Centralia is getting ready to throw a party honoring the 200th birthday of the city's founder and benefactor, and you’re invited to come celebrate a man whose story and legacy deserves to be known by all.
On Aug. 12, a yearlong celebration kicks off that will give tribute to George Washington, an African-American man who along with his foster parents moved from Missouri to Oregon Territory in the mid-1800s and would later found the town that today sits halfway between Seattle and Portland.
The story of George Washington is fascinating — and you can't help but be inspired by learning more about a man who overcame great adversity to found a Pacific Northwest town.
In 1852, a man named George Washington — an African-American man born and living in the era of slavery — came to the Pacific Northwest and homesteaded with his foster parents, the Cochrans, near the confluence of the Chehalis and Skookumchuck Rivers. He would later go on to found the city of Centerville (which later became known as Centralia).
But how was Washington able to lay claim to land when the law in Oregon Territory didn’t allow African Americans to own any? Washington’s adoptive parents, Anna and James Cochran, filed the land claim for 640 acres — and when Washington Territory was carved out of Oregon, it never enacted a similar law. Washington received the deed transfer from the Cochrans — and from there, as legal owner, he offered lots for sale for $10 to anyone who wanted to settle in the town known as Centerville.
Washington gave land for several institutions: a church, a cemetery, a park (which still stands today as George Washington Park on the corner of Pearl and Main). The name of the city was changed to Centralia in 1883, and the population of the town continued to grow.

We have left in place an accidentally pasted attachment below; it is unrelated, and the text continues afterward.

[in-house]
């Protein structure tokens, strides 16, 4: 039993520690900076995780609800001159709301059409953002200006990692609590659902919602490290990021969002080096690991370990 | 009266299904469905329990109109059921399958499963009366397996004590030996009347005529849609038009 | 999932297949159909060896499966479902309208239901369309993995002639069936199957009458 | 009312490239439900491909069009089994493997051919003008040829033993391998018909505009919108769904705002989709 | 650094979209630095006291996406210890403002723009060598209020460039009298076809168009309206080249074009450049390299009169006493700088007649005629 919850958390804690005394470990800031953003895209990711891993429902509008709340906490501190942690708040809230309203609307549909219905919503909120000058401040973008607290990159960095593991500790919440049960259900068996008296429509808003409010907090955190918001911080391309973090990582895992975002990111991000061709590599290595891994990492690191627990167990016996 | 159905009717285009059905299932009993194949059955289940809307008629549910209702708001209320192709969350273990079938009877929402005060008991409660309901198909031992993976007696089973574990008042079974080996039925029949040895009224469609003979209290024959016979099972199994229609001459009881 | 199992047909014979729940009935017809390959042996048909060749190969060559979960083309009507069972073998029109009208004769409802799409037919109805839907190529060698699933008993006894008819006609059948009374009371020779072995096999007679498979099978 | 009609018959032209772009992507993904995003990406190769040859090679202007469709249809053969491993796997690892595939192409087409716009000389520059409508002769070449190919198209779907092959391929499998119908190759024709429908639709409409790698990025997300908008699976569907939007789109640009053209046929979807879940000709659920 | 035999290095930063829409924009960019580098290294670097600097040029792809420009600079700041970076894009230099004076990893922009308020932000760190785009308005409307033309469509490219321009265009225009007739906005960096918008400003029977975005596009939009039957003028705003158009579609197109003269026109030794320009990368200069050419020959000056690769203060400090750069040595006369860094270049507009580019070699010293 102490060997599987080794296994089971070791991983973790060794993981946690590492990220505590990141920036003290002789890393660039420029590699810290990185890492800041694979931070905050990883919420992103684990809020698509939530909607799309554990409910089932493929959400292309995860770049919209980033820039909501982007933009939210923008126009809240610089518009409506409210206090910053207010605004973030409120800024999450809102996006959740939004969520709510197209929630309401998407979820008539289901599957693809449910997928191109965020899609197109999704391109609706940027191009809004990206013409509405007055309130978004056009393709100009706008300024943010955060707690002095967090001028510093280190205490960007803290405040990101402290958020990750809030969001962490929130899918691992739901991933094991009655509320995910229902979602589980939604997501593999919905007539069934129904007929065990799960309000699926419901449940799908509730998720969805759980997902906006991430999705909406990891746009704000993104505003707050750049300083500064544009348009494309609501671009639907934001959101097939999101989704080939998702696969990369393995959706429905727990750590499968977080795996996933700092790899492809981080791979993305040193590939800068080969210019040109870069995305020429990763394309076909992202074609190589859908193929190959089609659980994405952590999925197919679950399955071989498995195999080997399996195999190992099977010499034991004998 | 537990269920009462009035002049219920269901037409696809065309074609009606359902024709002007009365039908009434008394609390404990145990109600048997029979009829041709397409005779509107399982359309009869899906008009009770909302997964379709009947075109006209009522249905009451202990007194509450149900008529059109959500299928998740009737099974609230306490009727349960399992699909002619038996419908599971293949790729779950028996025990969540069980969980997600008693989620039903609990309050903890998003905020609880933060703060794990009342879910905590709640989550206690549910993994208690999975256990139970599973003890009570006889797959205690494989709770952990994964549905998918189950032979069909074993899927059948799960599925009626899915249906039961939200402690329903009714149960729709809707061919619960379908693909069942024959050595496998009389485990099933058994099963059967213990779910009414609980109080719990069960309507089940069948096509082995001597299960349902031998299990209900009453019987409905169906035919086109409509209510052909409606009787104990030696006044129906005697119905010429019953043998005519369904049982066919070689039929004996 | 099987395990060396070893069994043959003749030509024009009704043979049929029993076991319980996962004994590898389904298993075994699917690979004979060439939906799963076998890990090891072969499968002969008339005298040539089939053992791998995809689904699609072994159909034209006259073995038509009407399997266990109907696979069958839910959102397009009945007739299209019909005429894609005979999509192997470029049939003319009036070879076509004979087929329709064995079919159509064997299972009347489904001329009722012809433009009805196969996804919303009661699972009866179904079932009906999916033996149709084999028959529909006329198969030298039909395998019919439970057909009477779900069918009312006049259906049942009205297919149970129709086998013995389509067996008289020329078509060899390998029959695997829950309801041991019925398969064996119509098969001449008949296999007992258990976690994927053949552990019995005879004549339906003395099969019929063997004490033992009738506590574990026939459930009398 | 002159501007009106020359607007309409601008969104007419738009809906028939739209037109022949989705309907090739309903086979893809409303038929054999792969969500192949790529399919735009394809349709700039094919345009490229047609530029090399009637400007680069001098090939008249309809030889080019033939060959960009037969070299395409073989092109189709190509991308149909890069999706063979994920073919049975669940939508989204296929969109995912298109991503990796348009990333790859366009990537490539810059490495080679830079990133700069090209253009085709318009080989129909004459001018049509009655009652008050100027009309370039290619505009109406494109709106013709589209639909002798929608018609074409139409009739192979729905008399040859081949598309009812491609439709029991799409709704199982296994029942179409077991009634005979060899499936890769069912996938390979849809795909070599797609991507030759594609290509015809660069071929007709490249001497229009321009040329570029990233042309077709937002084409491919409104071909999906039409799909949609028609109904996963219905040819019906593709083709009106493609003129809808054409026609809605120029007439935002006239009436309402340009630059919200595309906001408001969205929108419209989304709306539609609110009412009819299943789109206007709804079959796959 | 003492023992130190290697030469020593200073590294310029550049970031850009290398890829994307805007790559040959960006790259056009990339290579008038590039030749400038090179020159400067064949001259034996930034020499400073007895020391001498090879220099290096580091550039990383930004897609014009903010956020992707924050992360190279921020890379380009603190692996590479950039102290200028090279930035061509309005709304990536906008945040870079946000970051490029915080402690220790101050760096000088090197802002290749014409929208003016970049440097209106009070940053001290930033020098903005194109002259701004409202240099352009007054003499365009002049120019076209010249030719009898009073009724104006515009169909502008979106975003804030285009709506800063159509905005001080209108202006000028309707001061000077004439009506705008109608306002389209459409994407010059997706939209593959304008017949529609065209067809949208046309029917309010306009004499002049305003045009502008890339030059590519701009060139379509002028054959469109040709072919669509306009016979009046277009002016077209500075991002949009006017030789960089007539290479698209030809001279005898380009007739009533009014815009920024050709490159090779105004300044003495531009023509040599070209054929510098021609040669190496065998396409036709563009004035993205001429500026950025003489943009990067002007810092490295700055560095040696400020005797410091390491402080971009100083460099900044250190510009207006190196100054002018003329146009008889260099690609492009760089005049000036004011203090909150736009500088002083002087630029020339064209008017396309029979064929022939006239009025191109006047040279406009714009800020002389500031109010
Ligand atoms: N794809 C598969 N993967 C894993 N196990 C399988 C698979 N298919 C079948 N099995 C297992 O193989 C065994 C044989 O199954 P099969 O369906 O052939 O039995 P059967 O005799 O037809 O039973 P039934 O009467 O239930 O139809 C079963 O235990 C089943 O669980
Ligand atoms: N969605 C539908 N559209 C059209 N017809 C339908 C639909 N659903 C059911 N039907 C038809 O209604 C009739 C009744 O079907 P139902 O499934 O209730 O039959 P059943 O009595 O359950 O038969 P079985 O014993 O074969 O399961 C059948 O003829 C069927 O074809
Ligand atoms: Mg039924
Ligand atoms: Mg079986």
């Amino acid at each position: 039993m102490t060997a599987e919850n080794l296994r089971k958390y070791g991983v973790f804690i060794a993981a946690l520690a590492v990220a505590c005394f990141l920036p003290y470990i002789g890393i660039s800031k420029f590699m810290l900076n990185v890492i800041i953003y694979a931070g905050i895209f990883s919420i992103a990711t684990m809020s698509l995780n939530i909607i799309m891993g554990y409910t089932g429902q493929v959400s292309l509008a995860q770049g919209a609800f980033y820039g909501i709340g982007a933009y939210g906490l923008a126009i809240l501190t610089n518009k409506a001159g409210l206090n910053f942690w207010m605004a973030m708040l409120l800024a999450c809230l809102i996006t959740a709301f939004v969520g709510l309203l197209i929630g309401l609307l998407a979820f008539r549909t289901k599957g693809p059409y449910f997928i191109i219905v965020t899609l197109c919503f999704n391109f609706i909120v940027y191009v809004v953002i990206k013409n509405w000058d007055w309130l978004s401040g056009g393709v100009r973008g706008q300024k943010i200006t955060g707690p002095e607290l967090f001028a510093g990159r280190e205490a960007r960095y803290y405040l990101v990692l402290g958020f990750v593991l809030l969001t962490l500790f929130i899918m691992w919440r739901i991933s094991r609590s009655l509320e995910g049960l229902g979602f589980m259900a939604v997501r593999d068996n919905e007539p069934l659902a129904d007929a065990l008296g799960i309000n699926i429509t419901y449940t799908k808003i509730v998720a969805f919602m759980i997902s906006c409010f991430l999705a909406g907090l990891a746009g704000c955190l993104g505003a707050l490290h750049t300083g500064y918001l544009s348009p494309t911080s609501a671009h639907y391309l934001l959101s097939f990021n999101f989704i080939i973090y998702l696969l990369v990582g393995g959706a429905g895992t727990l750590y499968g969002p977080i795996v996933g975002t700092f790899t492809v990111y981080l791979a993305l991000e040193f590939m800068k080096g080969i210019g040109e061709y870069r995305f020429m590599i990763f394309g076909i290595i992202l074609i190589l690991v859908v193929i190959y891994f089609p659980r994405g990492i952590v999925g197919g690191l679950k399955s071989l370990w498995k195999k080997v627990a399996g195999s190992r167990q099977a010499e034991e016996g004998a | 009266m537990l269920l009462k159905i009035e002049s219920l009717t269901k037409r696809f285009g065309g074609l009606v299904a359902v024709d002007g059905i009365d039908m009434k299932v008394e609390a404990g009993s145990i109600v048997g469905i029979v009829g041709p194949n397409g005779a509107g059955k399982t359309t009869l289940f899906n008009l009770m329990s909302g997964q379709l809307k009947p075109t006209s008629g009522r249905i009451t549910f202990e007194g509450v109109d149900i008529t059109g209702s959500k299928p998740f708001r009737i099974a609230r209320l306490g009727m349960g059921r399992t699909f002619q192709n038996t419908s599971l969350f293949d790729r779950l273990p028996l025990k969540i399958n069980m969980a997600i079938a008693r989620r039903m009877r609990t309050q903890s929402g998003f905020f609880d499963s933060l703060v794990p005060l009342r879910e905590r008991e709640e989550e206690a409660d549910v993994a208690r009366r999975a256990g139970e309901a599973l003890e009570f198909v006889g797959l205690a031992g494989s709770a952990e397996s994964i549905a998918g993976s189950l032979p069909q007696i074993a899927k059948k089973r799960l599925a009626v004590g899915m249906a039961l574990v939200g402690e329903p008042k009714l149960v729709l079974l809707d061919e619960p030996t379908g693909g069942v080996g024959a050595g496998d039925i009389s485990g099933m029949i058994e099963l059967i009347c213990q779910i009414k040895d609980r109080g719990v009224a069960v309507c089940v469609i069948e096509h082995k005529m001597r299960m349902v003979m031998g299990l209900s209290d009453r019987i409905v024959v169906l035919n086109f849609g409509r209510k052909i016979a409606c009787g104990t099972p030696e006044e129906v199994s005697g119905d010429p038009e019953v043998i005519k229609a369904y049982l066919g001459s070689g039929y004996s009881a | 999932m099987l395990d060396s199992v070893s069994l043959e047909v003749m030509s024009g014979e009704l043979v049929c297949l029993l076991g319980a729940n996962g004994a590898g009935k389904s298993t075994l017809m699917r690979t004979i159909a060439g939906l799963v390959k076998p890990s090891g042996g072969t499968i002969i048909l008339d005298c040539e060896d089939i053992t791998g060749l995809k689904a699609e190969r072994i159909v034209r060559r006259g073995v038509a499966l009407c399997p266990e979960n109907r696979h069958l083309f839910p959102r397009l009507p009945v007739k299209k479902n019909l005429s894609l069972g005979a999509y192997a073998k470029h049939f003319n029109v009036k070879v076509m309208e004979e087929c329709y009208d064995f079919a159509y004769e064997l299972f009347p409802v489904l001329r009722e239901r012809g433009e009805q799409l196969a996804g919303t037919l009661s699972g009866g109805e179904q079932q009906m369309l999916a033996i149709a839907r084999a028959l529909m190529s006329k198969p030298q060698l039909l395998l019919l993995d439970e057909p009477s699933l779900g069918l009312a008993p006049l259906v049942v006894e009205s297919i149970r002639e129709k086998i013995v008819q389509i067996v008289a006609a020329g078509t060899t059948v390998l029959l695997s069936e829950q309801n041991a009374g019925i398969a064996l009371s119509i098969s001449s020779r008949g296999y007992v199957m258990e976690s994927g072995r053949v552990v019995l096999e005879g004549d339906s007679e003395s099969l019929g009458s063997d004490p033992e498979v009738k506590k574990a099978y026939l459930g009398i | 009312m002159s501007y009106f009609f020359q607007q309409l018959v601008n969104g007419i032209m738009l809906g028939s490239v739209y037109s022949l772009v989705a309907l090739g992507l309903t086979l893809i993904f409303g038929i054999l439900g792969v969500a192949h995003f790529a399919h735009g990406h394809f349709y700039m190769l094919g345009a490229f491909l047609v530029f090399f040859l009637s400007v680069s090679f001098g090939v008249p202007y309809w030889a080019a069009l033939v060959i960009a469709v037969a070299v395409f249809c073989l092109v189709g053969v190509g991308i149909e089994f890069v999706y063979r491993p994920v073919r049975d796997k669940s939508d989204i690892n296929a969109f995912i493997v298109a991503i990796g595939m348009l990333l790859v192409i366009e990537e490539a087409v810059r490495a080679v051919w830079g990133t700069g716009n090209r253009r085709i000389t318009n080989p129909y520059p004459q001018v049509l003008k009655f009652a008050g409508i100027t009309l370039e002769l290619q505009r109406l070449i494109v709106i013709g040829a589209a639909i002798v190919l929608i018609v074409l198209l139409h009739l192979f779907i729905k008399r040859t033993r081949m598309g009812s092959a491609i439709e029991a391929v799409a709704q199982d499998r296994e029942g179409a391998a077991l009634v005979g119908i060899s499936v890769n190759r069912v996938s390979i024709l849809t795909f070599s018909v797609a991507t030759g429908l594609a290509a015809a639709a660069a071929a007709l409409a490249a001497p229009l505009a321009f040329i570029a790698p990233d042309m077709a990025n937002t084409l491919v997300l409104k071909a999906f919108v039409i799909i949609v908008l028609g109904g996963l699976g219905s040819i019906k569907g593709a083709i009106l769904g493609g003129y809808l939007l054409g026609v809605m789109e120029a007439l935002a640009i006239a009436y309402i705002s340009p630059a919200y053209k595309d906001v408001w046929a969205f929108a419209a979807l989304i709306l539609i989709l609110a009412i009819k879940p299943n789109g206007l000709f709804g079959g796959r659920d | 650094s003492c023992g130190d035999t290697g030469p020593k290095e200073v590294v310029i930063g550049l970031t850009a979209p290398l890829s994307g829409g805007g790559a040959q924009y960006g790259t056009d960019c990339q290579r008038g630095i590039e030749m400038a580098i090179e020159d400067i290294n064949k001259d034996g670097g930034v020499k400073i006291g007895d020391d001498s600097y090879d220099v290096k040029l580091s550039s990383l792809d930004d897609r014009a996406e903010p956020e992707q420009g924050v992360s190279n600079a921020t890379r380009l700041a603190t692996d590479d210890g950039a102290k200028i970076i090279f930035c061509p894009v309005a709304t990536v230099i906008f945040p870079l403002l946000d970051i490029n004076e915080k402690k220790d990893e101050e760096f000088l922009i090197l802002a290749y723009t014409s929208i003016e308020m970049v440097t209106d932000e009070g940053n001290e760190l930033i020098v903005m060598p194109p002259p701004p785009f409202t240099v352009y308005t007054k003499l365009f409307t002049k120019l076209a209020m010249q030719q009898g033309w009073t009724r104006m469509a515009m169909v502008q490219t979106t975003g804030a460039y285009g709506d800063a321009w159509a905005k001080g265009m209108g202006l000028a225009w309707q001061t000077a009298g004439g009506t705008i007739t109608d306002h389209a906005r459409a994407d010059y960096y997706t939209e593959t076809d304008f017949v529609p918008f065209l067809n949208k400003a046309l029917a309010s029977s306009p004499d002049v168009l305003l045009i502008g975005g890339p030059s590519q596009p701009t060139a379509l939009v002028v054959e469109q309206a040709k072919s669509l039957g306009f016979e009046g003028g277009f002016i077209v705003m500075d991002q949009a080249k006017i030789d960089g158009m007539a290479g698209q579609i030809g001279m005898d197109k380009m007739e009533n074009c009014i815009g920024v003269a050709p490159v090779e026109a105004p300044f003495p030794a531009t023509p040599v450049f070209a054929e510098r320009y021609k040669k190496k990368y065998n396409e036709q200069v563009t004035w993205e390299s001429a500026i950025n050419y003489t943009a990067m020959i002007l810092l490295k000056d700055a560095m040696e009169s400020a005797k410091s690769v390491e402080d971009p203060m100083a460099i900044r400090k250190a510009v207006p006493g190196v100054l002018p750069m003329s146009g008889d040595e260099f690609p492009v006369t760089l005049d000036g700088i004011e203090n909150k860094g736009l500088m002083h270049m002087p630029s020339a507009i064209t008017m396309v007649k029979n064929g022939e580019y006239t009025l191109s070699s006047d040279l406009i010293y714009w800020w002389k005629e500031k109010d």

A major financial panic hit the region in 1893, and Centralia felt the brunt of it. George Washington began to give endlessly to his community, traveling to Portland to buy needed supplies for people, forgiving debts and buying buildings that would otherwise have been auctioned off due to bankruptcy.
Today, George Washington is remembered as not only the pioneer of the city of Centralia, but as a man of great generosity and kindness who helped save his town and its people from near ruin during an economic depression.
The town survived and continued to flourish, and today it is the largest town in America that was founded by an African-American couple.
Washington would see the town continue to do well until his death in 1905. Washington, who was born in 1817, spent most of his life watching his city grow — and this year, the city is coming together to honor the 200th birthday of a man whose legacy touches us all.
The George Washington Bicentennial is a planned year-long celebration that will begin August 12 to mark Washington’s 200th birthday. Events are planned throughout Centralia throughout the month and beyond to honor the life and legacy of the man who founded the city.
On Aug. 12 at 8 a.m., kick off the celebrations with a fun run/walk around the boundaries of Washington’s 640-acre homestead in Centralia. Click or tap here to register; all proceeds from the event go toward the purchase of a memorial statue of Washington and his wife Mary Jane.
Then from 10 a.m. to 2 p.m. that same day, join the community-wide birthday party for George Washington at the park named after him in downtown Centralia. Games, music, prizes and much more are on tap.
Sunday, Aug. 13, a pioneer-style church service in George Washington Park will be open to all, officiated by Pastor Alan Woods of Trinity Christian Fellowship and Pastor Jonathan Biggers of Life Center.
Aug. 15, Tuesday, Centralia College will formally dedicate Washington Hall to George Washington. This event is at 4 p.m. and open to the public.
And finally, on Aug. 29, at 7 p.m., join Dr. Quintard Taylor of the University of Washington in a talk about Washington’s life at the Olympic Club in downtown Centralia.
The Bicentennial Committee is planning more events throughout the year to celebrate Washington, culminating in a dedication of a memorial statue for George & Mary Jane Washington on Aug. 11, 2018.